I started my journey as a humanitarian worker some 5 years ago. There are stories to tell, things to remember and sometimes memories to ponder. Yesterday (20th June)was world refugee day. The day took me some 5 years ago to a specific event I have witnessed.
It was mid-February or maybe the beginning of March. A flash rainfall of windy Kalbaishaki (A weather event in Bangladesh) showered the newly established makeshift settlement camp. I joined an international medical humanitarian organization some 4 months ago. In those days, I was supporting the international and national medical teams with everything outside of medical purview to let the medical life-saving activities run smoothly without any external glitches. In those days, I came across an event that still has a vivid presence in my mind.
In the early days of the Rohingya exodus to Bangladesh, we had to meet with people from different backgrounds. Officials, peers, other actors, and of course, the people in distress. We met with a father of a 12-year-old child who was raped by a soldier in her country of origin and became pregnant. In the congested camps of Bangladesh, a camp in Cox’s Bazar where they took shelter, the father never let her out of their tent. The shame brought on to the family because of sexual violence and pregnancy was reason enough for the father.
When the child was born, he and his daughter left the baby behind. When we wanted to check with him, he simply told us he is not taking the baby with him to his family. It was my first job, and I didn’t have any previous exposure to such events.
The father said something, maybe from the core of his heart. His words still buzz in my ear, and I can still recall that day like today. His words kept me paused for a moment, and I needed a great effort to hold myself up. Finally, I couldn’t and burst into tears. His words just made me think about how would I be if I was in his situation.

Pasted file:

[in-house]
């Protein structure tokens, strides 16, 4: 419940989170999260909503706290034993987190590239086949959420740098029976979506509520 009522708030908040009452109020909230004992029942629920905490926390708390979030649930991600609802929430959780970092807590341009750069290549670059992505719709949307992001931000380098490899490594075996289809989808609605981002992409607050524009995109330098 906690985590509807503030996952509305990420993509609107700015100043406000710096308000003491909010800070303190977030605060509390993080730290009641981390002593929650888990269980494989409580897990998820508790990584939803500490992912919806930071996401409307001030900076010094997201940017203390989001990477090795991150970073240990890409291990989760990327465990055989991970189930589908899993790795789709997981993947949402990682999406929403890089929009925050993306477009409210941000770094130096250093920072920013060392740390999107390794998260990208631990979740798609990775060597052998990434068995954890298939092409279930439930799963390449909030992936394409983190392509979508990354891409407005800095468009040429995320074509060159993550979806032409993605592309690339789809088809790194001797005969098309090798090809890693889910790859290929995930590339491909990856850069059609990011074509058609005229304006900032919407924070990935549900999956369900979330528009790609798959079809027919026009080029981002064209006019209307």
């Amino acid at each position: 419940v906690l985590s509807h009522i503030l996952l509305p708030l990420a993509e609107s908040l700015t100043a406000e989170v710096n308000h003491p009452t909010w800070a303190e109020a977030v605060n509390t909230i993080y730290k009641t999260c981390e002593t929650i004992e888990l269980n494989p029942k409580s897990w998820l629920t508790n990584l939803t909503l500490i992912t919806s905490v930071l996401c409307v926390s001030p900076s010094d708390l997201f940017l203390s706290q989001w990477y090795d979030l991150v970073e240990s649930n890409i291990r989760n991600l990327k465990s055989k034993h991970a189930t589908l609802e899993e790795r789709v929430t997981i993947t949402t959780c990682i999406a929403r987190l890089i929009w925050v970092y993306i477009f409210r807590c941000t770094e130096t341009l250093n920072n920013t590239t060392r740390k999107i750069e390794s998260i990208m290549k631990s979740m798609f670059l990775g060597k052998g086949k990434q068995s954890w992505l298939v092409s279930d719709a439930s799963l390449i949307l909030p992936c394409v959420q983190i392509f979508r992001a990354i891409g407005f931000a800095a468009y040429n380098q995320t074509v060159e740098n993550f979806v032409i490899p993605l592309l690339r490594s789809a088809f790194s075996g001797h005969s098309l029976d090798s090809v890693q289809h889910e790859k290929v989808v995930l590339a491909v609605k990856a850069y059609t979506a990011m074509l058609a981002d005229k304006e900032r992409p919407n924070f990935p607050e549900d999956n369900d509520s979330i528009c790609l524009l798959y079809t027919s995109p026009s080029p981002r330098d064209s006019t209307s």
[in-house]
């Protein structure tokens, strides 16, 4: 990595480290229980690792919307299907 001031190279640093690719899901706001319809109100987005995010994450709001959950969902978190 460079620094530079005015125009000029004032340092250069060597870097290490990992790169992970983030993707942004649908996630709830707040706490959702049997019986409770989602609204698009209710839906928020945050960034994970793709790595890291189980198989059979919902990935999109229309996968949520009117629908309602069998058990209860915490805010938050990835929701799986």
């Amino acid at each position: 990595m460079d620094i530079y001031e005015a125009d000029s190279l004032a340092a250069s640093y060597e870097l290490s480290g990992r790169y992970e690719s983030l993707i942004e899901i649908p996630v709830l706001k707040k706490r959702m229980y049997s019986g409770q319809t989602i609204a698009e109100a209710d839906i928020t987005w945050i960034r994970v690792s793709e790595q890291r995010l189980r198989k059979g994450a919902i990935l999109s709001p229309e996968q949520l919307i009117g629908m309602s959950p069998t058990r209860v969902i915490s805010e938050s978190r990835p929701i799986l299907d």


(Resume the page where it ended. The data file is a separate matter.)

He simply said,
“𝑶 𝒃𝒂𝒋𝒊, 𝑲𝒆𝒏 𝒈𝒐𝒓𝒊 𝒍𝒐𝒊 𝒋𝒂𝒊𝒕𝒂𝒎. 𝑩𝒐𝒓𝒎𝒂𝒕 𝒂𝒕𝒕𝒊 𝒃𝒆𝒈𝒈𝒊𝒏𝒈 𝒂𝒔𝒔𝒉𝒊𝒍, 𝒈𝒉𝒐𝒓, 𝒗𝒉𝒊𝒕𝒂 𝒃𝒆𝒈𝒈𝒊𝒏. 𝑨𝒊 𝒃𝒆𝒈𝒈𝒊𝒏𝒐𝒕𝒕𝒊 𝒎𝒂𝒉𝒓𝒖𝒎 𝒐𝒊𝒚𝒊. 𝑨𝒓 𝒆𝒅𝒆𝒚 𝒂𝒓 𝒈𝒉𝒖𝒓𝒂 𝒋𝒆𝒓𝒇𝒖𝒂𝒚𝒂𝒓 𝒐𝒖𝒓𝒆 𝒆𝒊 𝒃𝒊𝒑𝒐𝒅. 𝑨𝒊 𝒇𝒖𝒚𝒂 𝒊𝒗𝒂 𝒍𝒐𝒊𝒋𝒂𝒊𝒍𝒆𝒚 𝒂𝒓𝒂 𝒃𝒂𝒄𝒉𝒊 𝒕𝒂𝒌𝒉𝒊𝒐 𝒏𝒉𝒐 𝒇𝒂𝒊𝒋𝒋𝒖𝒎”.” My son, how could I take this baby with us. We had everything in our country. House, land, everything. We lost everything there. And here, my daughter now had to go through this experience. If we take the baby with us now, we would lose our lives as well.
This is one of the millions of stories that make it a refugee, people flee their homes. Nobody simply leaves their home and life behind and seeks shelter if they have any choice left.
In the event of #worldrefugeeday2022, I honor Rohingyas’ resilience. And also, I would like to remind you that, the Rohingya crisis may have been categorized as a protracted one. The suffering has yet to be alleviated.

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